however, human pride blocks our ability to learn from Him. “When pride comes, then comes shame; but with the humble is wisdom” (Proverbs 11:2).
Humility leaves room for learning
In other words, one of the most important things a Christian in progress can do is allow for being wrong.
That doesn’t average second-guessing ourselves at every opportunity or on chief doctrinal truths—it just method being honest with ourselves. Simply put, we don’t know as much as God.
So we have to allow that while we’re strive to live according to the information of God as we understand it, our understanding of some things might be wrong.
Sometimes we may discover a problem with the way we’ve been looking at something in God’s information—a problem we hadn’t noticed for years, maybe already decades.
Sometimes we may discover a new and exciting way of looking at things, only to find out later that it truly conflicts with important truths in God’s information.
In either scenario, humility is what makes the difference. In those moments, we have to choose. We can either allow God to show us our error and redirect us—or stubbornly cling to the ideas and concepts we prefer (whether those ideas are old or new).
Receiving and searching with readiness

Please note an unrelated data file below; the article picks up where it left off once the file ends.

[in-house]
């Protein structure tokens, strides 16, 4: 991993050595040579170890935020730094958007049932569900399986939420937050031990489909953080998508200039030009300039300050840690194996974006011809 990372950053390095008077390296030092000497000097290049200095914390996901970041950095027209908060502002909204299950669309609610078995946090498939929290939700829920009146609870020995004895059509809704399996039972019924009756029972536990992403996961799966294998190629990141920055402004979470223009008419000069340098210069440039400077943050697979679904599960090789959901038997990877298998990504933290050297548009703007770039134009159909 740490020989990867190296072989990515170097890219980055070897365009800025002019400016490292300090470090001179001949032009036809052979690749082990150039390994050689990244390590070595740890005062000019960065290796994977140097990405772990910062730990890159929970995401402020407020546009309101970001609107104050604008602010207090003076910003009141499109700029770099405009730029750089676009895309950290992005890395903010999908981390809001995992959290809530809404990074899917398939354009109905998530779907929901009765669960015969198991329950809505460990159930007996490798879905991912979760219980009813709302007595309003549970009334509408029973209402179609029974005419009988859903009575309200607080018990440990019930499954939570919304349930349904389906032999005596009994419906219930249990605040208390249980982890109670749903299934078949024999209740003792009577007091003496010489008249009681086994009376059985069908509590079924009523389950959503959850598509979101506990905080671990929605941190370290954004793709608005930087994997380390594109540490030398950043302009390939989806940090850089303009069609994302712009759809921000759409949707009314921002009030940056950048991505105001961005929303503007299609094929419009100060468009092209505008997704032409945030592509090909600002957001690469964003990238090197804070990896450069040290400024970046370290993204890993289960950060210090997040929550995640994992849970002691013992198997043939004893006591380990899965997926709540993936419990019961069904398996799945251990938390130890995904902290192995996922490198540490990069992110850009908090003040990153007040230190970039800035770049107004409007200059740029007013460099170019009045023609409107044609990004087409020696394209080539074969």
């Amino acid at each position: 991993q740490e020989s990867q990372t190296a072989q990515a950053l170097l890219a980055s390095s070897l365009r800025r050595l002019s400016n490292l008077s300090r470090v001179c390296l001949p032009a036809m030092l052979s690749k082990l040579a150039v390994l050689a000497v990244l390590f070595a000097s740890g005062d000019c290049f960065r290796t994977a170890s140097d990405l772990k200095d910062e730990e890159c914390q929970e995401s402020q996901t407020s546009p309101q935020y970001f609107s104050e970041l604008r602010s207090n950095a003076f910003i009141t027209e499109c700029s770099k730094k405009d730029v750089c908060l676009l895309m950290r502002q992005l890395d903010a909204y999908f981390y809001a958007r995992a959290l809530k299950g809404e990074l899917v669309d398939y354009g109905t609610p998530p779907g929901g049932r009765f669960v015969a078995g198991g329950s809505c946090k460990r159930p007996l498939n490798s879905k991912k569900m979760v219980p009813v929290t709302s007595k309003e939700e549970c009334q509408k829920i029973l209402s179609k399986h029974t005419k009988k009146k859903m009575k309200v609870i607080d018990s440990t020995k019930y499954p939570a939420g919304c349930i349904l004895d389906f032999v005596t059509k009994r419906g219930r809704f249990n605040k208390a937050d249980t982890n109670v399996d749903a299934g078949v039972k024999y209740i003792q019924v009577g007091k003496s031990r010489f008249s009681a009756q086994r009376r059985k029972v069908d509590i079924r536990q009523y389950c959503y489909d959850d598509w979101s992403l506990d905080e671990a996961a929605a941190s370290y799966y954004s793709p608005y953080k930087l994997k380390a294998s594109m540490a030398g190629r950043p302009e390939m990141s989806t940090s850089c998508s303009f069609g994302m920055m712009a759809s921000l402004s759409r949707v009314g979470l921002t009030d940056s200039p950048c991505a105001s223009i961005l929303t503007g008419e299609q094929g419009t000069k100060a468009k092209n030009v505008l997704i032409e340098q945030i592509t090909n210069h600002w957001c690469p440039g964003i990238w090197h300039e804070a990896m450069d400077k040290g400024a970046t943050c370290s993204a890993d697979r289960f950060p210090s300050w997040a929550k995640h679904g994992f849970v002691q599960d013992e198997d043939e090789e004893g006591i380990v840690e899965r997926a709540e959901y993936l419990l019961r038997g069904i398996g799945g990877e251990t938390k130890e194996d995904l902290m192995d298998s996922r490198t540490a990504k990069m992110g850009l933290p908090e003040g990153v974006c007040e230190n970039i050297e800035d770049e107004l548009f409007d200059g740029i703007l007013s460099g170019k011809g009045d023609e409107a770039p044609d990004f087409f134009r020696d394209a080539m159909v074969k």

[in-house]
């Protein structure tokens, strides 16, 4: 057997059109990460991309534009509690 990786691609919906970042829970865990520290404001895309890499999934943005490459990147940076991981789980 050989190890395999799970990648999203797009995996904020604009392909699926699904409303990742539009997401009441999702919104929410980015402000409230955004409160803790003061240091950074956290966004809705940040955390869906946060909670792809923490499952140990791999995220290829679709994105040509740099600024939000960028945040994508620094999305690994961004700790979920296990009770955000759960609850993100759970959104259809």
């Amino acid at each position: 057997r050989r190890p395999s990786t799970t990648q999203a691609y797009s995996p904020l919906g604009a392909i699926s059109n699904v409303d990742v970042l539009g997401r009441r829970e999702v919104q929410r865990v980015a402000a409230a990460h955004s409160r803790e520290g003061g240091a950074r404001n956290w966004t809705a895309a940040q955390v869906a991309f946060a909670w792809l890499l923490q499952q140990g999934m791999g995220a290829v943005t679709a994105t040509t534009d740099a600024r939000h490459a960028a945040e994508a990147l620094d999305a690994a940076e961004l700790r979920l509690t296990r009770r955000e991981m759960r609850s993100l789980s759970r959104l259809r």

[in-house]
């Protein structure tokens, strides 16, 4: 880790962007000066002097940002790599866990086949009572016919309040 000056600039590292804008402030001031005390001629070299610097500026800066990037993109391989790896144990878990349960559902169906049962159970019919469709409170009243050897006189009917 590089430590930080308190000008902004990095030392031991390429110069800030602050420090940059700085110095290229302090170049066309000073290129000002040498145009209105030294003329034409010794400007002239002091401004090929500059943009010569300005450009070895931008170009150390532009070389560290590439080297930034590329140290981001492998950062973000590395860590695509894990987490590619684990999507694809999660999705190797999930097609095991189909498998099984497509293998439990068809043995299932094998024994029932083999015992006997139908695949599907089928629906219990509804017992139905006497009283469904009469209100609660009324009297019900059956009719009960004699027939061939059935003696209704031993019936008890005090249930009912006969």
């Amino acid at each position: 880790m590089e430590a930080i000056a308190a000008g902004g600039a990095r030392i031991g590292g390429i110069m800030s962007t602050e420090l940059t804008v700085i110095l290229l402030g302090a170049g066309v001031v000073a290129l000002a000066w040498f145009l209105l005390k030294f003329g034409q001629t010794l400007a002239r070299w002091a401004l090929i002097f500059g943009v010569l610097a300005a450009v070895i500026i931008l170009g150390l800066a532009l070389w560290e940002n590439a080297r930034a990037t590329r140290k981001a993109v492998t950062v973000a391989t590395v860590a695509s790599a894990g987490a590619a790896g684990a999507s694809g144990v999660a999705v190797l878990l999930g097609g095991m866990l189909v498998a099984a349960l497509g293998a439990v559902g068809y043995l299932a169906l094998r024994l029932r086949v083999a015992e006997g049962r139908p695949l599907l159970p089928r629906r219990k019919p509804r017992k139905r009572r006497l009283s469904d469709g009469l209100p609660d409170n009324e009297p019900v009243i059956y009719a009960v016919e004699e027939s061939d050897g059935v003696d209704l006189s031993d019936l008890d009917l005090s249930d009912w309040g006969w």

As the news of the gospel—a gospel that included details about who the Messiah was and how the gentiles fit into the picture—spread by the first-century world, it forced quite a few faithful Jewish believers to reevaluate how they looked at the Scriptures.
Some of them rejected what God was showing them. Others did what the Bereans did and “received the information with all readiness, and searched the Scriptures daily to find out whether these things were so” (Acts 17:11).
When God asks you to reevaluate your understanding, how do you manager it?
The Scriptures don’t change. But our understanding may change. What God leads us to see in the Scriptures may change.
As Christians in progress, none of us are infallible. Any of us can misinterpret the truth. Our job is to be aware of that possibility—because when we’re aware, it’s much easier to go where God leads us instead of trying to force Him to go where we want.